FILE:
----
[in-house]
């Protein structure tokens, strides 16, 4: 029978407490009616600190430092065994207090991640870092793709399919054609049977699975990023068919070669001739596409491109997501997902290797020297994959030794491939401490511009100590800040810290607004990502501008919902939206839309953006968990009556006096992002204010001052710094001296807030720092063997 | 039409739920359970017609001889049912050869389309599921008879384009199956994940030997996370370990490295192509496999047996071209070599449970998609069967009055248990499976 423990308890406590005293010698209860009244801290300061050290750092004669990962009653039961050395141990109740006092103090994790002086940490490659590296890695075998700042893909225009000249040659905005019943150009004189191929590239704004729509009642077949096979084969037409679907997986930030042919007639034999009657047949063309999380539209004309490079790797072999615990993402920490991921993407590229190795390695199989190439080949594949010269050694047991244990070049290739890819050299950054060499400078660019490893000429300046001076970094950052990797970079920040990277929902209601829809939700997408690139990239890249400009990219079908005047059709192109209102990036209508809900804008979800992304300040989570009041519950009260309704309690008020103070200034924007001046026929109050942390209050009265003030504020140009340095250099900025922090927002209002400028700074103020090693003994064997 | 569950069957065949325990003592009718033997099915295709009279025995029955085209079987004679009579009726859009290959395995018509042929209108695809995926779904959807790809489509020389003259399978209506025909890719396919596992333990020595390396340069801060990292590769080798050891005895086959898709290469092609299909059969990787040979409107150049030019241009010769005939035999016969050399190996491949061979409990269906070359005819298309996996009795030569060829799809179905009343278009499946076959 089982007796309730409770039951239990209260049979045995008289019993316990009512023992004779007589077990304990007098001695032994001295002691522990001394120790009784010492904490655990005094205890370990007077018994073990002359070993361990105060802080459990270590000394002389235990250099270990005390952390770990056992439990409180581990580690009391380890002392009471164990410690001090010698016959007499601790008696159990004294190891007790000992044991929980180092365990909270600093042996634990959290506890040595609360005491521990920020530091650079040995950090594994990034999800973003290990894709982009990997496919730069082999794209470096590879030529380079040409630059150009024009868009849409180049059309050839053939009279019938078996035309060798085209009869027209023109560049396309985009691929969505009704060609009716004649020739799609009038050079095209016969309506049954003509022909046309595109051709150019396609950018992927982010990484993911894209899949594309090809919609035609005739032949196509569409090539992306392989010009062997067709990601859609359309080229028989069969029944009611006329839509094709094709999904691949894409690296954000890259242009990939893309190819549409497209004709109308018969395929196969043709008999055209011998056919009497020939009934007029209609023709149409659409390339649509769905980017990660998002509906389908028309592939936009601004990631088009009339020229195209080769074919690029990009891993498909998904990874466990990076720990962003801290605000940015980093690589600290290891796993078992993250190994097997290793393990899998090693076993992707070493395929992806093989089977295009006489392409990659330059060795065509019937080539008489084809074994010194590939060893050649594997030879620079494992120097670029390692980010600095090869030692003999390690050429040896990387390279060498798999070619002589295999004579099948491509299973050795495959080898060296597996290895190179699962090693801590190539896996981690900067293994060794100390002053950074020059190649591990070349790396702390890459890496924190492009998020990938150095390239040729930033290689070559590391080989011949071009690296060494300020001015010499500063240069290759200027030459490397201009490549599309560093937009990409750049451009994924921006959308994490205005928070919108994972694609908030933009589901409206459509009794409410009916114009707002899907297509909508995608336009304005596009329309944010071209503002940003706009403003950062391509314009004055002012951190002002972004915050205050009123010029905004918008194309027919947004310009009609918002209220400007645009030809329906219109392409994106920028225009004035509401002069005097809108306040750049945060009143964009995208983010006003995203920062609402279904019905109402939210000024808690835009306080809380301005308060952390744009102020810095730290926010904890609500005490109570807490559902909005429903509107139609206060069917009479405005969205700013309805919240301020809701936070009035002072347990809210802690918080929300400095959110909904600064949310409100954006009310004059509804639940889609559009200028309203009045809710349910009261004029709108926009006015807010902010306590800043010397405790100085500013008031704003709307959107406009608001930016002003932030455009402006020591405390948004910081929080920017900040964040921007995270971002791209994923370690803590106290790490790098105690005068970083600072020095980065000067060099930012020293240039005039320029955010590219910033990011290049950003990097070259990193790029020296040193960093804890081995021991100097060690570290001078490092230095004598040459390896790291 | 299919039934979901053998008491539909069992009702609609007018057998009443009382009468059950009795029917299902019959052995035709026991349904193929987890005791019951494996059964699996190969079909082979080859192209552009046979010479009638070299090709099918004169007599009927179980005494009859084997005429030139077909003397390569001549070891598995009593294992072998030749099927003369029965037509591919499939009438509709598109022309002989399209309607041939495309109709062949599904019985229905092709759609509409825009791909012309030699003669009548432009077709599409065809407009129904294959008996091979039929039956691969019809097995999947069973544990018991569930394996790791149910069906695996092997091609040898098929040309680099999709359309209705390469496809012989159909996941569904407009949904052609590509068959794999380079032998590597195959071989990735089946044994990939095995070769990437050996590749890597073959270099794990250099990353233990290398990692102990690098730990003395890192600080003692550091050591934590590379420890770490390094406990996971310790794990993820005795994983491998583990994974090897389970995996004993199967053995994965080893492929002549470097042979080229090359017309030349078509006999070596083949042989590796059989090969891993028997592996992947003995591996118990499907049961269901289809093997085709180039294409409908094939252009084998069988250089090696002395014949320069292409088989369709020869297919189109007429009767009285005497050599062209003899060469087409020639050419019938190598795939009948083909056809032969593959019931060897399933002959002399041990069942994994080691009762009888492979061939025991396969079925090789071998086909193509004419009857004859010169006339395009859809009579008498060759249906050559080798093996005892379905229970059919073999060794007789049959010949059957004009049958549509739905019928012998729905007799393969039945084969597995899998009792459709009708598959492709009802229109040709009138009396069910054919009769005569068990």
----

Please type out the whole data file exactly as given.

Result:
[in-house]
């Protein structure tokens, strides 16, 4: 029978407490009616600190430092065994207090991640870092793709399919054609049977699975990023068919070669001739596409491109997501997902290797020297994959030794491939401490511009100590800040810290607004990502501008919902939206839309953006968990009556006096992002204010001052710094001296807030720092063997 | 039409739920359970017609001889049912050869389309599921008879384009199956994940030997996370370990490295192509496999047996071209070599449970998609069967009055248990499976 423990308890406590005293010698209860009244801290300061050290750092004669990962009653039961050395141990109740006092103090994790002086940490490659590296890695075998700042893909225009000249040659905005019943150009004189191929590239704004729509009642077949096979084969037409679907997986930030042919007639034999009657047949063309999380539209004309490079790797072999615990993402920490991921993407590229190795390695199989190439080949594949010269050694047991244990070049290739890819050299950054060499400078660019490893000429300046001076970094950052990797970079920040990277929902209601829809939700997408690139990239890249400009990219079908005047059709192109209102990036209508809900804008979800992304300040989570009041519950009260309704309690008020103070200034924007001046026929109050942390209050009265003030504020140009340095250099900025922090927002209002400028700074103020090693003994064997 | 569950069957065949325990003592009718033997099915295709009279025995029955085209079987004679009579009726859009290959395995018509042929209108695809995926779904959807790809489509020389003259399978209506025909890719396919596992333990020595390396340069801060990292590769080798050891005895086959898709290469092609299909059969990787040979409107150049030019241009010769005939035999016969050399190996491949061979409990269906070359005819298309996996009795030569060829799809179905009343278009499946076959 089982007796309730409770039951239990209260049979045995008289019993316990009512023992004779007589077990304990007098001695032994001295002691522990001394120790009784010492904490655990005094205890370990007077018994073990002359070993361990105060802080459990270590000394002389235990250099270990005390952390770990056992439990409180581990580690009391380890002392009471164990410690001090010698016959007499601790008696159990004294190891007790000992044991929980180092365990909270600093042996634990959290506890040595609360005491521990920020530091650079040995950090594994990034999800973003290990894709982009990997496919730069082999794209470096590879030529380079040409630059150009024009868009849409180049059309050839053939009279019938078996035309060798085209009869027209023109560049396309985009691929969505009704060609009716004649020739799609009038050079095209016969309506049954003509022909046309595109051709150019396609950018992927982010990484993911894209899949594309090809919609035609005739032949196509569409090539992306392989010009062997067709990601859609359309080229028989069969029944009611006329839509094709094709999904691949894409690296954000890259242009990939893309190819549409497209004709109308018969395929196969043709008999055209011998056919009497020939009934007029209609023709149409659409390339649509769905980017990660998002509906389908028309592939936009601004990631088009009339020229195209080769074919690029990009891993498909998904990874466990990076720990962003801290605000940015980093690589600290290891796993078992993250190994097997290793393990899998090693076993992707070493395929992806093989089977295009006489392409990659330059060795065509019937080539008489084809074994010194590939060893050649594997030879620079494992120097670029390692980010600095090869030692003999390690050429040896990387390279060498798999070619002589295999004579099948491509299973050795495959080898060296597996290895190179699962090693801590190539896996981690900067293994060794100390002053950074020059190649591990070349790396702390890459890496924190492009998020990938150095390239040729930033290689070559590391080989011949071009690296060494300020001015010499500063240069290759200027030459490397201009490549599309560093937009990409750049451009994924921006959308994490205005928070919108994972694609908030933009589901409206459509009794409410009916114009707002899907297509909508995608336009304005596009329309944010071209503002940003706009403003950062391509314009004055002012951190002002972004915050205050009123010029905004918008194309027919947004310009009609918002209220400007645009030809329906219109392409994106920028225009004035509401002069005097809108306040750049945060009143964009995208983010006003995203920062609402279904019905109402939210000024808690835009306080809380301005308060952390744009102020810095730290926010904890609500005490109570807490559902909005429903509107139609206060069917009479405005969205700013309805919240301020809701936070009035002072347990809210802690918080929300400095959110909904600064949310409100954006009310004059509804639940889609559009200028309203009045809710349910009261004029709108926009006015807010902010306590800043010397405790100085500013008031704003709307959107406009608001930016002003932030455009402006020591405390948004910081929080920017900040964040921007995270971002791209994923370690803590106290790490790098105690005068970083600072020095980065000067060099930012020293240039005039320029955010590219910033990011290049950003990097070259990193790029020296040193960093804890081995021991100097060690570290001078490092230095004598040459390896790291 | 299919039934979901053998008491539909069992009702609609007018057998009443009382009468059950009795029917299902019959052995035709026991349904193929987890005791019951494996059964699996190969079909082979080859192209552009046979010479009638070299090709099918004169007599009927179980005494009859084997005429030139077909003397390569001549070891598995009593294992072998030749099927003369029965037509591919499939009438509709598109022309002989399209309607041939495309109709062949599904019985229905092709759609509409825009791909012309030699003669009548432009077709599409065809407009129904294959008996091979039929039956691969019809097995999947069973544990018991569930394996790791149910069906695996092997091609040898098929040309680099999709359309209705390469496809012989159909996941569904407009949904052609590509068959794999380079032998590597195959071989990735089946044994990939095995070769990437050996590749890597073959270099794990250099990353233990290398990692102990690098730990003395890192600080003692550091050591934590590379420890770490390094406990996971310790794990993820005795994983491998583990994974090897389970995996004993199967053995994965080893492929002549470097042979080229090359017309030349078509006999070596083949042989590796059989090969891993028997592996992947003995591996118990499907049961269901289809093997085709180039294409409908094939252009084998069988250089090696002395014949320069292409088989369709020869297919189109007429009767009285005497050599062209003899060469087409020639050419019938190598795939009948083909056809032969593959019931060897399933002959002399041990069942994994080691009762009888492979061939025991396969079925090789071998086909193509004419009857004859010169006339395009859809009579008498060759249906050559080798093996005892379905229970059919073999060794007789049959010949059957004009049958549509739905019928012998729905007799393969039945084969597995899998009792459709009708598959492709009802229109040709009138009396069910054919009769005569068990």